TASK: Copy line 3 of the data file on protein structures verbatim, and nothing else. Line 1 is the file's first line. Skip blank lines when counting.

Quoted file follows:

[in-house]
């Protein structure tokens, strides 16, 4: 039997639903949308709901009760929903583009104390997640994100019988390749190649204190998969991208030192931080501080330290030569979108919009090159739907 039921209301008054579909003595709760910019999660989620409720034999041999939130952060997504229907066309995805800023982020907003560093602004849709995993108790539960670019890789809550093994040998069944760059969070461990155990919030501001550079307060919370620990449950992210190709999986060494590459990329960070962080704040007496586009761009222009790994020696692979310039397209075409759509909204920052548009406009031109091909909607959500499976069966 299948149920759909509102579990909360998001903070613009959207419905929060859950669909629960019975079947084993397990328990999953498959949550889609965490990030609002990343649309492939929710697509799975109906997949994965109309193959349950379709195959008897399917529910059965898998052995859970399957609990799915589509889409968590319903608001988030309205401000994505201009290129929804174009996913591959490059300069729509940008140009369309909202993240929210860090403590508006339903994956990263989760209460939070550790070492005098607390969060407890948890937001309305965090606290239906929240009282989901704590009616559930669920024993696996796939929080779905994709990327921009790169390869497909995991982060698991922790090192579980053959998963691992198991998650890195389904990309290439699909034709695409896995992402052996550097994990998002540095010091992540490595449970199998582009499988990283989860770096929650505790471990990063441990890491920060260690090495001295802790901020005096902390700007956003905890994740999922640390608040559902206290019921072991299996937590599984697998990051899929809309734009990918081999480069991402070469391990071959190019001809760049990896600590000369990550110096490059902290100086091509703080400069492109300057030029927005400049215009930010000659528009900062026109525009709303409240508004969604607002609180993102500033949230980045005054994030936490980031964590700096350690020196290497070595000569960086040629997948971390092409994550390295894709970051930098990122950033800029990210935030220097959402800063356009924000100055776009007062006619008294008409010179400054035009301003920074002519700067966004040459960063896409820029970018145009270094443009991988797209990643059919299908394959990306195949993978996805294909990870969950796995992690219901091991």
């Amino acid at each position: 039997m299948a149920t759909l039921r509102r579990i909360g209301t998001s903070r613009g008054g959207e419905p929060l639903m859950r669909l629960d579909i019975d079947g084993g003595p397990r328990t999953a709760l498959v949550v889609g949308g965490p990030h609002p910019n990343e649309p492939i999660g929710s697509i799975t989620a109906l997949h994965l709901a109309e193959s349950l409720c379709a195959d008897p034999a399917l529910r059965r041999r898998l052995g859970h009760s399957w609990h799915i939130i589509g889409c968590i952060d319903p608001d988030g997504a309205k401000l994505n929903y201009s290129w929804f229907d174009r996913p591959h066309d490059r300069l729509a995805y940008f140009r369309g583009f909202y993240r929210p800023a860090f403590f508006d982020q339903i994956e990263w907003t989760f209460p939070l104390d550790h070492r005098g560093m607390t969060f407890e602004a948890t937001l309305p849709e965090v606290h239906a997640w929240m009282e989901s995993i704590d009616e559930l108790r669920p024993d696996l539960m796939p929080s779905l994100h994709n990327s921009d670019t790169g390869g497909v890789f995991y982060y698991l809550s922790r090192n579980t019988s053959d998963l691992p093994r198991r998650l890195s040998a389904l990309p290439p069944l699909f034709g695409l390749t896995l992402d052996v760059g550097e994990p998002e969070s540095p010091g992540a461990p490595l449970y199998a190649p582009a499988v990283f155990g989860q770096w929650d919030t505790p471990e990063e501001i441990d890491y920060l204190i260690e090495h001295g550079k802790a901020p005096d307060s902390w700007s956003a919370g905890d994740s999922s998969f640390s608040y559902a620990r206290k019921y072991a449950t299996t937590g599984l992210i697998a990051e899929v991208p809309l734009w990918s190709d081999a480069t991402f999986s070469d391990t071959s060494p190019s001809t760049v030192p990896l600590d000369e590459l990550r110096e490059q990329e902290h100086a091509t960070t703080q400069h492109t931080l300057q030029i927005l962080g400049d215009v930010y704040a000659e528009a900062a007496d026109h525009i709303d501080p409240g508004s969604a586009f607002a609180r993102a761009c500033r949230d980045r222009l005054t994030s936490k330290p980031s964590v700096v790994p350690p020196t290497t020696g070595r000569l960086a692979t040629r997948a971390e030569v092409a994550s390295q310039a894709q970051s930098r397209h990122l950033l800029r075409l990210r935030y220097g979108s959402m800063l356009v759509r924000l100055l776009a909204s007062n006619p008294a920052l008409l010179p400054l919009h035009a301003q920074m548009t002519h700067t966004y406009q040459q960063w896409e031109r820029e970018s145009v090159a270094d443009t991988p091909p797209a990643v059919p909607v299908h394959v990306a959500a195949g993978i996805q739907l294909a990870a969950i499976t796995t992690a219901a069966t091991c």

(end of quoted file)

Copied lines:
């Amino acid at each position: 039997m299948a149920t759909l039921r509102r579990i909360g209301t998001s903070r613009g008054g959207e419905p929060l639903m859950r669909l629960d579909i019975d079947g084993g003595p397990r328990t999953a709760l498959v949550v889609g949308g965490p990030h609002p910019n990343e649309p492939i999660g929710s697509i799975t989620a109906l997949h994965l709901a109309e193959s349950l409720c379709a195959d008897p034999a399917l529910r059965r041999r898998l052995g859970h009760s399957w609990h799915i939130i589509g889409c968590i952060d319903p608001d988030g997504a309205k401000l994505n929903y201009s290129w929804f229907d174009r996913p591959h066309d490059r300069l729509a995805y940008f140009r369309g583009f909202y993240r929210p800023a860090f403590f508006d982020q339903i994956e990263w907003t989760f209460p939070l104390d550790h070492r005098g560093m607390t969060f407890e602004a948890t937001l309305p849709e965090v606290h239906a997640w929240m009282e989901s995993i704590d009616e559930l108790r669920p024993d696996l539960m796939p929080s779905l994100h994709n990327s921009d670019t790169g390869g497909v890789f995991y982060y698991l809550s922790r090192n579980t019988s053959d998963l691992p093994r198991r998650l890195s040998a389904l990309p290439p069944l699909f034709g695409l390749t896995l992402d052996v760059g550097e994990p998002e969070s540095p010091g992540a461990p490595l449970y199998a190649p582009a499988v990283f155990g989860q770096w929650d919030t505790p471990e990063e501001i441990d890491y920060l204190i260690e090495h001295g550079k802790a901020p005096d307060s902390w700007s956003a919370g905890d994740s999922s998969f640390s608040y559902a620990r206290k019921y072991a449950t299996t937590g599984l992210i697998a990051e899929v991208p809309l734009w990918s190709d081999a480069t991402f999986s070469d391990t071959s060494p190019s001809t760049v030192p990896l600590d000369e590459l990550r110096e490059q990329e902290h100086a091509t960070t703080q400069h492109t931080l300057q030029i927005l962080g400049d215009v930010y704040a000659e528009a900062a007496d026109h525009i709303d501080p409240g508004s969604a586009f607002a609180r993102a761009c500033r949230d980045r222009l005054t994030s936490k330290p980031s964590v700096v790994p350690p020196t290497t020696g070595r000569l960086a692979t040629r997948a971390e030569v092409a994550s390295q310039a894709q970051s930098r397209h990122l950033l800029r075409l990210r935030y220097g979108s959402m800063l356009v759509r924000l100055l776009a909204s007062n006619p008294a920052l008409l010179p400054l919009h035009a301003q920074m548009t002519h700067t966004y406009q040459q960063w896409e031109r820029e970018s145009v090159a270094d443009t991988p091909p797209a990643v059919p909607v299908h394959v990306a959500a195949g993978i996805q739907l294909a990870a969950i499976t796995t992690a219901a069966t091991c």